What lovely people you all are! So eager to try new healthy recipes and more eager to proclaim their results for every one to try (or not- may be if Soumya will let us know what happened with her whole urad dal idlis?!). I think I am going to go all out and try whole urad dal + rosematta dosas(a la Soumya!)and then sneak in some quinoa too! Will definitely post the results in this wonderful forum! I might also try Bharathi’s recipe of quarter cup of whole urad dal for my idlis (rest being the same). We should come up with a good name for these concoctions of ours!

    Echoing Soumya’s sentiments “Cheers to all bloggers and contributers!” I add HIP HIP HOORAY to all!

    Best wishes,
    Usha

    Comment by Usha — May 30, 2007 @ 7:12 am

  24. iam beginner in cooking….iam slient reader of ur site ….iam very happy vth ur all recipes as learnt many in cooking :)

    but coming to this rosematta idly its totally disaster for me plss help me i too wanna go healthy

    iam using preeti mixie…and i used ur propotions only…pls help vt ur suggestions

    Comment by aditi — April 21, 2009 @ 8:57 am

  25. I got my hands on some good red rice(not rosematta rice or what its popularly known as “boiled rice”)
    I was wondering if I could us this rice
    Here is a link to the image http://www.auroville.com/images/auroannam_organic_brown_rice_large.jpg
    Its called brown rice but unlike other varieties I have seen of brown rice this one has the entire bran intact.
    It just tastes amazing I just feel so good after eating it.
    I just wanted to know if I could make idlis of it(since I am on a weight loss plan I thought fermentation process of idlis would reduce the start content and thus make it more healthy and lighter)
    Thanks

    Comment by rawraj — December 2, 2009 @ 3:43 pm

  26. I use three cups Idli Rice (available in Indian Stores here in Fremont,California) and three cups
    whole Urad Dal Organic variety(outer skin removed)for preparation of Idlis.I get soft Idlis.
    I use Wet Grinder for Urad Dal.I use blender for rice initially but use wet grinder for blending with Urad Dal after grinding.
    This time I used Kerala Matta Rice 3 cups and one cup urad dal. After fermentation I prepared idlis.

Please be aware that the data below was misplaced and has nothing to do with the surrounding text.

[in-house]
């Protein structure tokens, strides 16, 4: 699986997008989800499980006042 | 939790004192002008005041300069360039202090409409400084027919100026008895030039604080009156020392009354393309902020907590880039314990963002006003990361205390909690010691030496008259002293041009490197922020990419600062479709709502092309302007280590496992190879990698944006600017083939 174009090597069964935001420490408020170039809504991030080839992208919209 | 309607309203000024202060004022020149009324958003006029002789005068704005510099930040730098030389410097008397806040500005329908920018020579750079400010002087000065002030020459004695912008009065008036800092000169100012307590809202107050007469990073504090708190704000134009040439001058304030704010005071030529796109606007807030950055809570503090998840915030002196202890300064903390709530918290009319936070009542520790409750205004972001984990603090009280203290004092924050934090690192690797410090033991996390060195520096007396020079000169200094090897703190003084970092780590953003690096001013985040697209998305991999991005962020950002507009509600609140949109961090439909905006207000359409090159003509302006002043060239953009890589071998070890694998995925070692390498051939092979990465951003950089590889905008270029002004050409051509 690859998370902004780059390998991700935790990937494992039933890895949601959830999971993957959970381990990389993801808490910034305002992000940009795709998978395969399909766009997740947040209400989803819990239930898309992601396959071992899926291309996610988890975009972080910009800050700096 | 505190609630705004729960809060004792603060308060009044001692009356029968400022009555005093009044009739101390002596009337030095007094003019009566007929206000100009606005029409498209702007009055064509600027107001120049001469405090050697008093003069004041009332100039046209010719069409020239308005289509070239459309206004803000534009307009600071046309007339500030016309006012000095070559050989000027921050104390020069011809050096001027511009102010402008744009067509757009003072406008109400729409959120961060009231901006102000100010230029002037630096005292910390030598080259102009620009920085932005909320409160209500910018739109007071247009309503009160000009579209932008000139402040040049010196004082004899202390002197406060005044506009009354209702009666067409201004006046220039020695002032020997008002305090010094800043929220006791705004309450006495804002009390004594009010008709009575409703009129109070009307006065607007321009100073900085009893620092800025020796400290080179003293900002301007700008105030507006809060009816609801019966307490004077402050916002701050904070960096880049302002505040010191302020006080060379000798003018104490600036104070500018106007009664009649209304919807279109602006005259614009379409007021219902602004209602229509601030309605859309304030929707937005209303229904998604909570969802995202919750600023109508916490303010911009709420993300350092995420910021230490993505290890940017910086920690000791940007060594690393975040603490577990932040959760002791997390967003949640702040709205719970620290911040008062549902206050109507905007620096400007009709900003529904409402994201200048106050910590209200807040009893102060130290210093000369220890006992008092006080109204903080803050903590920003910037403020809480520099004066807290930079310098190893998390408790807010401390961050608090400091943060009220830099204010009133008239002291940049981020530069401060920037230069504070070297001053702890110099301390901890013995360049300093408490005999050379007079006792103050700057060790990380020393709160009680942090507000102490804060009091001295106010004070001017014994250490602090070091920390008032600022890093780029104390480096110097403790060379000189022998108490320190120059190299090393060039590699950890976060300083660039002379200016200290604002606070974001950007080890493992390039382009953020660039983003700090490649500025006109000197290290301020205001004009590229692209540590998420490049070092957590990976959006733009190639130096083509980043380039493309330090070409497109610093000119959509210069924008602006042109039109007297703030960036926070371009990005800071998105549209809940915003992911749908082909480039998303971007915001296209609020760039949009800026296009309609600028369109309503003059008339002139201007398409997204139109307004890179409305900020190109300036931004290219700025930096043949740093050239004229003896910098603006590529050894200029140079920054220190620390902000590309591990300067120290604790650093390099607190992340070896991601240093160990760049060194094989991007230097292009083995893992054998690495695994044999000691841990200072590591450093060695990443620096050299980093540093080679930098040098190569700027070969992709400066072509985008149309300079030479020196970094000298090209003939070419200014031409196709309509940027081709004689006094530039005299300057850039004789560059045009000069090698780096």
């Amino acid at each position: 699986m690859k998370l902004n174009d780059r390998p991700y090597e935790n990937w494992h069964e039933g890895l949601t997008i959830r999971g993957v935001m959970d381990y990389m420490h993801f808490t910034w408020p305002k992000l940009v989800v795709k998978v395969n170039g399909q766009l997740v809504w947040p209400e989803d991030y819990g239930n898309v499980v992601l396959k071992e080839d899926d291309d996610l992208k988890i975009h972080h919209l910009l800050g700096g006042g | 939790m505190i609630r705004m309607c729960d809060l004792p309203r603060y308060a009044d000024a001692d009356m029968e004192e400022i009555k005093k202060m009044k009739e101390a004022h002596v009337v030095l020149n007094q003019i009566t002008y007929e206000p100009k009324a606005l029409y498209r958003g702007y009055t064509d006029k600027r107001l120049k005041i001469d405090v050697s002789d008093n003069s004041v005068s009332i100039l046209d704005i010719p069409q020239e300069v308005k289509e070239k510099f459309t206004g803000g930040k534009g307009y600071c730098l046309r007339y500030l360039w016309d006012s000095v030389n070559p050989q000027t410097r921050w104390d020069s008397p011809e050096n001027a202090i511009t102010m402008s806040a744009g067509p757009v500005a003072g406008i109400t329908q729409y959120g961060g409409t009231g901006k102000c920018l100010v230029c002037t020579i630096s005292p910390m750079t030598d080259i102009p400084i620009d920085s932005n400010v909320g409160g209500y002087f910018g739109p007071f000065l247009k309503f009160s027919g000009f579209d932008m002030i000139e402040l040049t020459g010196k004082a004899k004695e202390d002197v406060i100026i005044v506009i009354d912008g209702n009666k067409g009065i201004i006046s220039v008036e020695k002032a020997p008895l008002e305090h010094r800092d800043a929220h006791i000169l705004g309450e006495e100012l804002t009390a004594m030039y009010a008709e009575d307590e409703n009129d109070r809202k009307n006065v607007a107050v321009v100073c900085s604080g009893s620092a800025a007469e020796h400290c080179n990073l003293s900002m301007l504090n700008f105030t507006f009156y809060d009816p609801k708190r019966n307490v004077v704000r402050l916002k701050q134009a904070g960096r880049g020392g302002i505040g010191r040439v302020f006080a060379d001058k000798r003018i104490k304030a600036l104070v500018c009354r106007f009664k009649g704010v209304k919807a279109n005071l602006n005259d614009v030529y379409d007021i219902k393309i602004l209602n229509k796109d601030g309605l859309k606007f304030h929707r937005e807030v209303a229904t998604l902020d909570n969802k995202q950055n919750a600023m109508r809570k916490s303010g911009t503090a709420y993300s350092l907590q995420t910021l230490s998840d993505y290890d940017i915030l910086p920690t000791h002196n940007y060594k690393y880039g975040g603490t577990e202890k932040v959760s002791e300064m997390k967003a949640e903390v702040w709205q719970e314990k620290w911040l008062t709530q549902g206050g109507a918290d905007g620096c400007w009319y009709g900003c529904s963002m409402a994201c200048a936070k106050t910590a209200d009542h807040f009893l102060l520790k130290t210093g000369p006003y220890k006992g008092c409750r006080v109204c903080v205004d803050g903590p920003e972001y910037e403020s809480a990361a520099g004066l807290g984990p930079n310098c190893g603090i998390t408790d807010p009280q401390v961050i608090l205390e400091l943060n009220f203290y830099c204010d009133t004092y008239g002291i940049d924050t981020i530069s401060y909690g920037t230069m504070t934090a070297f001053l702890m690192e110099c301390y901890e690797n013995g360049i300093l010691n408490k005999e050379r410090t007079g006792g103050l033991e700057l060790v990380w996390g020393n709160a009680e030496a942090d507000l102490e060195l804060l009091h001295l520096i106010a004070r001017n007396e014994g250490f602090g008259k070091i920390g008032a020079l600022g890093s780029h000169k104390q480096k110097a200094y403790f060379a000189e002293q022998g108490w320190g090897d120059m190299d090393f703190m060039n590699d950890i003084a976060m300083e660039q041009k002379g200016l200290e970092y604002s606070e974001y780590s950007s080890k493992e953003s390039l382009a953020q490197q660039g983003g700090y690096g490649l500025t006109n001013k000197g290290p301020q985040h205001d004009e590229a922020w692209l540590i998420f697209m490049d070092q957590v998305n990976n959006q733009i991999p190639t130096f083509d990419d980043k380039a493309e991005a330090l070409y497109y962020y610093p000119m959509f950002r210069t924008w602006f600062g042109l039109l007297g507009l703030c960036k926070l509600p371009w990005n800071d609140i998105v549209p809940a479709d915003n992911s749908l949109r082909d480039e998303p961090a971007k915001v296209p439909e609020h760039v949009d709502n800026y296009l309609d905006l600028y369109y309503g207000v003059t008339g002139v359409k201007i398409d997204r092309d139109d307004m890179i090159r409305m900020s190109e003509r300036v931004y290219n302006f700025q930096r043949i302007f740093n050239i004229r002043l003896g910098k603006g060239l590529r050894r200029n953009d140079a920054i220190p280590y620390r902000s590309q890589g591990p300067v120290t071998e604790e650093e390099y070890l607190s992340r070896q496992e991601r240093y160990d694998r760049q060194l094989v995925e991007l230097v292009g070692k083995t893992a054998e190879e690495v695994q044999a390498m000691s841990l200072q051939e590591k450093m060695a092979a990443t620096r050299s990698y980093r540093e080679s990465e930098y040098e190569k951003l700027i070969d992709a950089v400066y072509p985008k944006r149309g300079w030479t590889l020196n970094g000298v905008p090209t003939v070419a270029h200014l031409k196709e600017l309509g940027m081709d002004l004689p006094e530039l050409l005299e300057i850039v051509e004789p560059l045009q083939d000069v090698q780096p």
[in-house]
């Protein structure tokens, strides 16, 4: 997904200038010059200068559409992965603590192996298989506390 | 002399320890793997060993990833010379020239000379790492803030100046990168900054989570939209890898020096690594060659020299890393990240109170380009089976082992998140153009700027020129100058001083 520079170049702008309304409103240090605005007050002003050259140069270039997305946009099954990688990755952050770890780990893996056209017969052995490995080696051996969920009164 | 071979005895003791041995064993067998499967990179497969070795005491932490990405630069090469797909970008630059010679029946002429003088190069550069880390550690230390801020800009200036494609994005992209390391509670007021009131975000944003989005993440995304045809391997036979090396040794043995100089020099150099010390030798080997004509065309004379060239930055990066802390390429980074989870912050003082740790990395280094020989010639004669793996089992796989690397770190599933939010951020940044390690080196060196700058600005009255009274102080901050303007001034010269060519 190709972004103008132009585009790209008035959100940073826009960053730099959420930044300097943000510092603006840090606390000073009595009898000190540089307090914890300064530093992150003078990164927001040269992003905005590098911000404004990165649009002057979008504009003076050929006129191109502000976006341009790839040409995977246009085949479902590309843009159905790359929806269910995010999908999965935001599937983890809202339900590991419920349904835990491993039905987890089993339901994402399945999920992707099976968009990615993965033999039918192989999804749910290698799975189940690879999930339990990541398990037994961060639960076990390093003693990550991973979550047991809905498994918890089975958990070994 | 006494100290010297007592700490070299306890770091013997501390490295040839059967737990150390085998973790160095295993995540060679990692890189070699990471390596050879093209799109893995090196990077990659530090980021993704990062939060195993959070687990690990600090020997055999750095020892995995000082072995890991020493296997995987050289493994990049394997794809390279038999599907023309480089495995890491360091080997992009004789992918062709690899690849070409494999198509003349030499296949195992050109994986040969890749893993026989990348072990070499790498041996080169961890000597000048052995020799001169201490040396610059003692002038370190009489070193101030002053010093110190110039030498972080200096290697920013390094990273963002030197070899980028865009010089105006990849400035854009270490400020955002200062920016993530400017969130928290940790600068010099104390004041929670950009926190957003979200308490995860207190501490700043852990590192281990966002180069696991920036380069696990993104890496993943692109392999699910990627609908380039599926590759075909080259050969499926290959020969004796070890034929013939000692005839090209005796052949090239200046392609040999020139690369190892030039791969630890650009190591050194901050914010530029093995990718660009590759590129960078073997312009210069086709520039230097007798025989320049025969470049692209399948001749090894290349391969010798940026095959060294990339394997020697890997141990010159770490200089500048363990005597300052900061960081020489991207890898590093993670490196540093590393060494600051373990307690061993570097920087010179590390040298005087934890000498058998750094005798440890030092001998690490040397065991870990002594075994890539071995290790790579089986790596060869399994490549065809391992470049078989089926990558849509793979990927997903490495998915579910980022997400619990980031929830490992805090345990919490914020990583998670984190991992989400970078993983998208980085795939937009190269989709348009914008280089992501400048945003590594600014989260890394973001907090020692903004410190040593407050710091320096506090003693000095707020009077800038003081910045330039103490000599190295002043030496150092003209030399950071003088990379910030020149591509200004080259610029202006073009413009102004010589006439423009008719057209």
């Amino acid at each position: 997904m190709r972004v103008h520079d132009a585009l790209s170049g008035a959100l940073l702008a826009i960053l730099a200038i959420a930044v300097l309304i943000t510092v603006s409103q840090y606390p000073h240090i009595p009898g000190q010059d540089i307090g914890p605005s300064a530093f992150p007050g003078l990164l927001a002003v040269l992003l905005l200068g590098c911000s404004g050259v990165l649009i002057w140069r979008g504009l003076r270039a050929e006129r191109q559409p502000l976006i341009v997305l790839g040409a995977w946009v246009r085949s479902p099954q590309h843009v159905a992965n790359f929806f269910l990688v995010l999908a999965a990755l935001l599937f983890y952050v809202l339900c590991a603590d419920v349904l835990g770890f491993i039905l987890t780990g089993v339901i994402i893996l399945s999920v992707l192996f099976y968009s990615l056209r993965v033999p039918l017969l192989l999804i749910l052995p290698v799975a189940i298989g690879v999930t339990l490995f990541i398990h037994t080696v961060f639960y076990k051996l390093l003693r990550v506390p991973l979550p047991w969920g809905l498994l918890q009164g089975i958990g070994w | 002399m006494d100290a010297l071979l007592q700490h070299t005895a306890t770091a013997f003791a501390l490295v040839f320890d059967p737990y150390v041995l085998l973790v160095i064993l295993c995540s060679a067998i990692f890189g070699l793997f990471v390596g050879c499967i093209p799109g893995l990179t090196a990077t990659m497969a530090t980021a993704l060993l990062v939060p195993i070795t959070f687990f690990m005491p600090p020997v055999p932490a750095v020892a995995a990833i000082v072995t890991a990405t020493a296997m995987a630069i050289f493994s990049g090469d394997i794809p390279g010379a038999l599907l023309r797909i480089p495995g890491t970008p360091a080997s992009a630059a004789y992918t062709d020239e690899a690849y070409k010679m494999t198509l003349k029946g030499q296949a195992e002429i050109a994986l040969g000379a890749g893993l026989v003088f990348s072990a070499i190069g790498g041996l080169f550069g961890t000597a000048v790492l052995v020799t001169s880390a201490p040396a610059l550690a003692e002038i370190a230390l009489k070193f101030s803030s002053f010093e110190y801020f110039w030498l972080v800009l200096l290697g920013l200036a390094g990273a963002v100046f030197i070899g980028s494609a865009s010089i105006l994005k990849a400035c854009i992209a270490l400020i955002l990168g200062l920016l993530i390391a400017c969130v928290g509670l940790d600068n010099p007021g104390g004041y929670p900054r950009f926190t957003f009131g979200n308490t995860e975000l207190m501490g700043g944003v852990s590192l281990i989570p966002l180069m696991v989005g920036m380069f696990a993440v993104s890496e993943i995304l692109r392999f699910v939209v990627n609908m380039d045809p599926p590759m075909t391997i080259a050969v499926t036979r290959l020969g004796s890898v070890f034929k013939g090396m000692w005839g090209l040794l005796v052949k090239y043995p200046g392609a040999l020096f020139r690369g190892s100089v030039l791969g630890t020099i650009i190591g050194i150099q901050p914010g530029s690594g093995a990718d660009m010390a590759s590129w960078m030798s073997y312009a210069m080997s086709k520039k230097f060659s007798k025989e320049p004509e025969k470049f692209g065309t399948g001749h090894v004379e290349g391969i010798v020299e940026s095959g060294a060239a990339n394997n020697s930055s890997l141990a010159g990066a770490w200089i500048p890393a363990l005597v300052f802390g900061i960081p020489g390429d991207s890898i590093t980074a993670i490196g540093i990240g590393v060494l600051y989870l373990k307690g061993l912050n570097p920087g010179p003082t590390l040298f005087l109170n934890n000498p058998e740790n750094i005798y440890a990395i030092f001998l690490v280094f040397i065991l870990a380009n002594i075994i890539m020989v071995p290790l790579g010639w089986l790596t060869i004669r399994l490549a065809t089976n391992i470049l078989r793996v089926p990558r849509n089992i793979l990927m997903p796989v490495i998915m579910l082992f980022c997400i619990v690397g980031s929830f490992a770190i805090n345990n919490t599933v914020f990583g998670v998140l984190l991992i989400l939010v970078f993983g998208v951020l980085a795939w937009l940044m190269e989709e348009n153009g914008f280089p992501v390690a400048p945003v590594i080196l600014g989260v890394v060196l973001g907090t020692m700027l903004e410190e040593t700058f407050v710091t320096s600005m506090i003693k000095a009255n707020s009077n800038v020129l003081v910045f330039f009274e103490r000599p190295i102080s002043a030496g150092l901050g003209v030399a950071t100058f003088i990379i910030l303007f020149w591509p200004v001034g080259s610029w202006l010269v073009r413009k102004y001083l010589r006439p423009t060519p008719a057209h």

They were soft but flat.I was disapponted.I used the same batter for preparation of Dosa.Dosa is not properly cooked and I was unable to turn it to the other side.I do not know what to do with the Batter.I am just like Aditi who made a similar comment on April 21, 2009@ 8.57 am.
    Kindly advice me.
    B.Krishnamurthy(Age 82+)

    Comment by B.Krishnamurthy — December 18, 2015 @ 9:54 pm

  27. I use three cups Idli Rice (available in Indian Stores here in Fremont,California) and three cups
    whole Urad Dal Organic variety(outer skin removed)for preparation of Idlis.I get soft Idlis.
    I use Wet Grinder for Urad Dal.I use blender for rice initially but use wet grinder for blending with Urad Dal after grinding.
    This time I used Kerala Matta Rice 3 cups and one cup urad dal. After fermentation I prepared idlis.
    They were soft but flat.I was disappointed.I used the same batter for preparation of Dosa.Dosa is not properly cooked and I was unable to turn it to the other side.I do not know what to do with the Batter.I am just like Aditi who made a similar comment on April 21, 2009@ 8.57 am.
    Kindly advice me.
    B.Krishnamurthy(Age 82+)

    Comment by B.Krishnamurthy — December 18, 2015 @ 9:56 pm

  28. I use three cups Idli Rice (available in Indian Stores here in Fremont,California) and three cups
    whole Urad Dal Organic variety(outer skin removed)for preparation of Idlis.I get soft Idlis.
    I use Wet Grinder for Urad Dal.I use blender for rice initially but use wet grinder for blending with Urad Dal after grinding.
    This time I used Kerala Matta Rice 3 cups and one cup urad dal. After fermentation I prepared idlis.
    They were soft but flat.I was disappointed.I used the same batter for preparation of Dosa which was not properly cooked and I was unable to turn it to the other side.I do not know what to do with the Batter.I am just like Aditi who made a similar comment on April 21, 2009@ 8.57 am.
    Kindly advice me.
    B.Krishnamurthy(Age 82+)

    Comment by B.Krishnamurthy — December 18, 2015 @ 10:03 pm